Yet another object of the present invention is to provide an animal stunner in which the stunning rod slides easily and reliably without rotation. Still another object of the present invention is to provide an animal stunner in which the stunning rod slides in a faster and more accurate manner while simultaneously reducing the overall wear of the inner components of the stunner and fatigue experienced by the operator over multiple, continuous cycles of use. Still other objects and advantages of the invention will in part be obvious and wil l in part be apparent from the specification.

The above and other objects, which wil l be apparent to those skilled in the art, are achieved in the present invention which is directed in one aspect to a stunning rod adapted for use in a pneumatic animal stunner for stunning an animal, wherein the rod is mountable with a piston and movable within an inner chamber in the stunner, and the inner chamber has a catch for alternately holding and releasing the stunning rod. The rod comprises an elongated body having a density, a forward end sized to receive a detachable tip, an opposite rearward end adapted to receive an outwardly extending lip for engagement with the catch. The rod stunning further comprises a detachable tip for striking an animal's head, the detachable tip being received in and secured to the forward of the end elongated body, the detachable tip having a density greater than the density of the elongated body. The stunning rod is capable of being driven forward along a longitudinal axis within the stunner inner chamber to stun an animal, and rearward along the longitudinal axis to retract and hold the stunning rod by the catch.

In a related aspect the present invention is directed to a method of making a stunning rod adapted for use in a pneumatic animal stunner for stunning an animal, wherein the rod is mountable with a piston and movable within an inner chamber in the stunner, and the inner chamber has a catch for alternately holding and releasing the stunning rod. The method comprises providing an elongated body having a density, a forward end sized to receive a detachable tip, an opposite rearward end adapted to receive an outwardly extending lip for engagement with the catch. The method also comprises providing a detachable tip for striking an animal's head, the detachable tip having a density greater than the density of the elongated body. The method further comprises attaching the detachable hardened tip to the elongated body forward end to create a stunning rod. The stunning rod is capable of being driven forward along a longitudinal axis within the stunner inner chamber to stun an animal, and rearward along the longitudinal axis to retract and hold the stunning rod by the catch.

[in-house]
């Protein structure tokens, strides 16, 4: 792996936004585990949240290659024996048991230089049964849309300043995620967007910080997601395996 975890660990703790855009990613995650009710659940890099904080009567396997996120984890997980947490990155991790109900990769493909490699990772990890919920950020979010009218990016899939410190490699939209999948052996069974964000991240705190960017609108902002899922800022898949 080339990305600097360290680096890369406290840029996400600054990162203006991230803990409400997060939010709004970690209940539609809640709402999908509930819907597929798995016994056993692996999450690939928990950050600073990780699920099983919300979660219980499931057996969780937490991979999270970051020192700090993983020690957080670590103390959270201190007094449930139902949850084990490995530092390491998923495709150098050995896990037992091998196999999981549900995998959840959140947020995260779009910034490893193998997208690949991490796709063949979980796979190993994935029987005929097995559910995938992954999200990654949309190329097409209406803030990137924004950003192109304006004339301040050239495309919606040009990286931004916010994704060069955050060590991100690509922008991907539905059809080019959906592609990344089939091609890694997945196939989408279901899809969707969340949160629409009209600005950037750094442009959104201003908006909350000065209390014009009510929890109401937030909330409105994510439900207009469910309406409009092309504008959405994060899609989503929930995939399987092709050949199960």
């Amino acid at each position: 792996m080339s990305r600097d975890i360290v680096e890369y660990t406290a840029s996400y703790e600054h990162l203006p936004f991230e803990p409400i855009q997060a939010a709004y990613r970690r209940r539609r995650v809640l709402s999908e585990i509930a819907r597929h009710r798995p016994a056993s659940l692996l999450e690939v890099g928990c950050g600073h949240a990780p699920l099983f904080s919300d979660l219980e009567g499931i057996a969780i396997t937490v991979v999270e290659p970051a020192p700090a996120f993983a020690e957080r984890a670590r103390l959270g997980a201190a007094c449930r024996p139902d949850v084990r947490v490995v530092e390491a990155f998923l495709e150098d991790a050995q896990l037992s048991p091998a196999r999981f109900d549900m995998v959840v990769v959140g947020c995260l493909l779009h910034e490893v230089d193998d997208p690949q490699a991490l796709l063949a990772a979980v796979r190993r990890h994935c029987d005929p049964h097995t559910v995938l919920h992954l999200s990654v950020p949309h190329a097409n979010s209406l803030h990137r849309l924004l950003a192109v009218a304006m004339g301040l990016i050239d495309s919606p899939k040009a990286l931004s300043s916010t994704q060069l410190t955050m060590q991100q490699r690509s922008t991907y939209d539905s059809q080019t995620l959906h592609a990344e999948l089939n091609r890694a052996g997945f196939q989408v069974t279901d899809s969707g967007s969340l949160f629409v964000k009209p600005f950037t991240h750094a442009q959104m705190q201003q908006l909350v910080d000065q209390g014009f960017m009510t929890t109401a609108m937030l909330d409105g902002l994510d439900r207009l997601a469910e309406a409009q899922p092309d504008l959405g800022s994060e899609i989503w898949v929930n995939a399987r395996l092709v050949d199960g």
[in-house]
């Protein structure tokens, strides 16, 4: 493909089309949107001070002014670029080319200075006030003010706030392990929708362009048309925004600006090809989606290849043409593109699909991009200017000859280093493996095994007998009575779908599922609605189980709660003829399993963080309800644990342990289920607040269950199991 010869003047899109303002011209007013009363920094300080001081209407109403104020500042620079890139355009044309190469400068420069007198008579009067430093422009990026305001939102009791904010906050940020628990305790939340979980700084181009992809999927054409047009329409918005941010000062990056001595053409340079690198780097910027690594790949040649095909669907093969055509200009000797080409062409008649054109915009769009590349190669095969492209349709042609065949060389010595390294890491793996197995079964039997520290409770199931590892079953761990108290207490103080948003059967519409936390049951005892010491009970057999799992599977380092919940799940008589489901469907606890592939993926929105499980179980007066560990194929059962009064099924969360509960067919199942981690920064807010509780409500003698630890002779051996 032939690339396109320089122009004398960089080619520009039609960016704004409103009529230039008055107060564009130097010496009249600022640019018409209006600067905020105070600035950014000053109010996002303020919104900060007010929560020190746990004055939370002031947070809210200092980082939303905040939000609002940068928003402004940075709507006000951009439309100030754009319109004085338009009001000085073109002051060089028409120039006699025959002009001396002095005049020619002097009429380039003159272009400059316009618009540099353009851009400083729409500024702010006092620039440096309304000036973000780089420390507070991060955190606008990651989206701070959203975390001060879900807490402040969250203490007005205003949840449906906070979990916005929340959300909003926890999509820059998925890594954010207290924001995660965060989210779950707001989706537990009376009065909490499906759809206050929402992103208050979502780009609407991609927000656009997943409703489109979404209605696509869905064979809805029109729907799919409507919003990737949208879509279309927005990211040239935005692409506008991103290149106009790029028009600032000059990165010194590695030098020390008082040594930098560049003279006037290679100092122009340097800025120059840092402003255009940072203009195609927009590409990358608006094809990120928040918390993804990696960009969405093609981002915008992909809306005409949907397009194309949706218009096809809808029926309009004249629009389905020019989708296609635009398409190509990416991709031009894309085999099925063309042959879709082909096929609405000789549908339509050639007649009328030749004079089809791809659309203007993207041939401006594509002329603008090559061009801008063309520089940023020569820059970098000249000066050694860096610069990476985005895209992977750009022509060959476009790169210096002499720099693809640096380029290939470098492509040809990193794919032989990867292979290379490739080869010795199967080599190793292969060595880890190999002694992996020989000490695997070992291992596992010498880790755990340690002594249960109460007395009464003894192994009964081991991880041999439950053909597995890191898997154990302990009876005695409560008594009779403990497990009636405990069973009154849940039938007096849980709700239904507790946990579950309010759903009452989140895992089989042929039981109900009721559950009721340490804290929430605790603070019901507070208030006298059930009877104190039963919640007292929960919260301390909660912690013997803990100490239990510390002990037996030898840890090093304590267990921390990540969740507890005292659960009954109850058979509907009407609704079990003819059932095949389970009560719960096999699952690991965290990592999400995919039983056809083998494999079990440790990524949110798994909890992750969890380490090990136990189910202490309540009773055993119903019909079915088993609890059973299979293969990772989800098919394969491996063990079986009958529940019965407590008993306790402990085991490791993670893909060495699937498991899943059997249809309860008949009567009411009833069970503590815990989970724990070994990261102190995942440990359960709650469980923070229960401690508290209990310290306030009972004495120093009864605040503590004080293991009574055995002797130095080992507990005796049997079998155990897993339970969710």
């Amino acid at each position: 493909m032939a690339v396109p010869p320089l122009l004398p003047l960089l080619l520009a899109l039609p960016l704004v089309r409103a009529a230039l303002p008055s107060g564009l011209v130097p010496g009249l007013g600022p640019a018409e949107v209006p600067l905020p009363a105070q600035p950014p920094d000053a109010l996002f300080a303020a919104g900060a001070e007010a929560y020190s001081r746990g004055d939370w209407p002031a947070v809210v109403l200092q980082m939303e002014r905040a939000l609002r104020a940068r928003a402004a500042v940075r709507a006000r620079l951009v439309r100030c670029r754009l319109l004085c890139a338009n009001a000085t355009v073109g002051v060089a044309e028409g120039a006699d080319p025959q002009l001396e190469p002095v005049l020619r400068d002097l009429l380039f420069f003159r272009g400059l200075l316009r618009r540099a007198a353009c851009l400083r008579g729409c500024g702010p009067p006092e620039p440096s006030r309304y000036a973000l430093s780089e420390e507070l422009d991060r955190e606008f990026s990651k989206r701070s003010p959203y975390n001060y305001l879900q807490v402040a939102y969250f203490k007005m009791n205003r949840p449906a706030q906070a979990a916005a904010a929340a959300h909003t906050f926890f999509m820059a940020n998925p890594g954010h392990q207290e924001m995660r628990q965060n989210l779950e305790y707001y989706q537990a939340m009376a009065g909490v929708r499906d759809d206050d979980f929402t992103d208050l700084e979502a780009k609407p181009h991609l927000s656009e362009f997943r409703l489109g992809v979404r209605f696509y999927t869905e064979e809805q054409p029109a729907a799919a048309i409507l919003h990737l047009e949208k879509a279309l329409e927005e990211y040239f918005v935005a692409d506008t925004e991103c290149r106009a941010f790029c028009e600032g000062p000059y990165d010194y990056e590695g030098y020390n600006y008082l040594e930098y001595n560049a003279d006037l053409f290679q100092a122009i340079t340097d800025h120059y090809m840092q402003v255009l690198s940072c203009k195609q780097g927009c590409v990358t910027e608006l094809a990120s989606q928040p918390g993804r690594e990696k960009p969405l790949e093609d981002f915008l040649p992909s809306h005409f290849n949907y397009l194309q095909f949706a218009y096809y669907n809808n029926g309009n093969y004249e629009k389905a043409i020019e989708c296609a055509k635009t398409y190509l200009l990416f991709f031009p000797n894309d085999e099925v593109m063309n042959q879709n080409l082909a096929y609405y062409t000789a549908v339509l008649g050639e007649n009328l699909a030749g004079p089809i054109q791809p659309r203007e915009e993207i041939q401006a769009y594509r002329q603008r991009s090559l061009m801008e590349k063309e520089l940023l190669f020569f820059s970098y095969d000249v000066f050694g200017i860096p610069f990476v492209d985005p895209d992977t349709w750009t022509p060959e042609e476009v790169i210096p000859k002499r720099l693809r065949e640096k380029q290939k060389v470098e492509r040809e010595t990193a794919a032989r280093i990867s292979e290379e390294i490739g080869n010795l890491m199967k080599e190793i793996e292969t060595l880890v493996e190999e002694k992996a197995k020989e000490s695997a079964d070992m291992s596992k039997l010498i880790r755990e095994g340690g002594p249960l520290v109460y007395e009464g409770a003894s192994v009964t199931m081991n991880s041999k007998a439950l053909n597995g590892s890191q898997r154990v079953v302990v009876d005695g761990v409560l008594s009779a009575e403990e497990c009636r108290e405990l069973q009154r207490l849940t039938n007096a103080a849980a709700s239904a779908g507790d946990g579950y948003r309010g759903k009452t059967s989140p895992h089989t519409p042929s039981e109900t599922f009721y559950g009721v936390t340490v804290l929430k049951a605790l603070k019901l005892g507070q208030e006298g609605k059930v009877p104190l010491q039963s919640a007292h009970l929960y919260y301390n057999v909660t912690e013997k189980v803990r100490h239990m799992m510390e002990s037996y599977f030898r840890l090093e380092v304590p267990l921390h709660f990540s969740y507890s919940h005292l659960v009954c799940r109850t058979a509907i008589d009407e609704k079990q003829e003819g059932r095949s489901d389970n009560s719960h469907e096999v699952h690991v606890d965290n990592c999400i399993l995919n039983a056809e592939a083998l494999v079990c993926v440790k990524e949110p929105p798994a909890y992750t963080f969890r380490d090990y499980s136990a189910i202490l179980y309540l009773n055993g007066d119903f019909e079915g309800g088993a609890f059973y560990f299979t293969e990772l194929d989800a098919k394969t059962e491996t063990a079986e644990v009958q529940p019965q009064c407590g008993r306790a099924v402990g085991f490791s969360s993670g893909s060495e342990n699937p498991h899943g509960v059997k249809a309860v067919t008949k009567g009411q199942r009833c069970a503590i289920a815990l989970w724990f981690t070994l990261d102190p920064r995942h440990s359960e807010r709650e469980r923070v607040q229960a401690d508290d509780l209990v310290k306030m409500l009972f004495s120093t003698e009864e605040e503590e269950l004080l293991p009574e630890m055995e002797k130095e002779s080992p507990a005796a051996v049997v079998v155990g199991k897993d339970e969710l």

The stunning rod elongated body between the rearward end and forward end may have a density less than that of steel, and less than the density of the detachable tip. The stunning rod elongated body density may be less than 7.5 g/cm 3 and the detachable tip density may be greater than 7.5 g/cm 3 . The stunning rod elongated body may be made of aluminum, and the detachable tip may be made of hardened steel.

The stunning rod forward end of the elongated body may have a beveled opening and the detachable tip may have a beveled lower end received in the forward end, the forward end beveled opening and the tip lower end being beveled at supplementary angles.

The stunning rod elongated body may include a piston movable within an inner chamber in the stunner, wherein the piston is adjacent the elongated body rearward end and integral and of one piece with the body. The elongated body rearward end may be threaded to receive a complementarily threaded outwardly extending lip for engagement with the catch. The stunning rod elongated body and detachable tip may have circular or non-circular cross sections.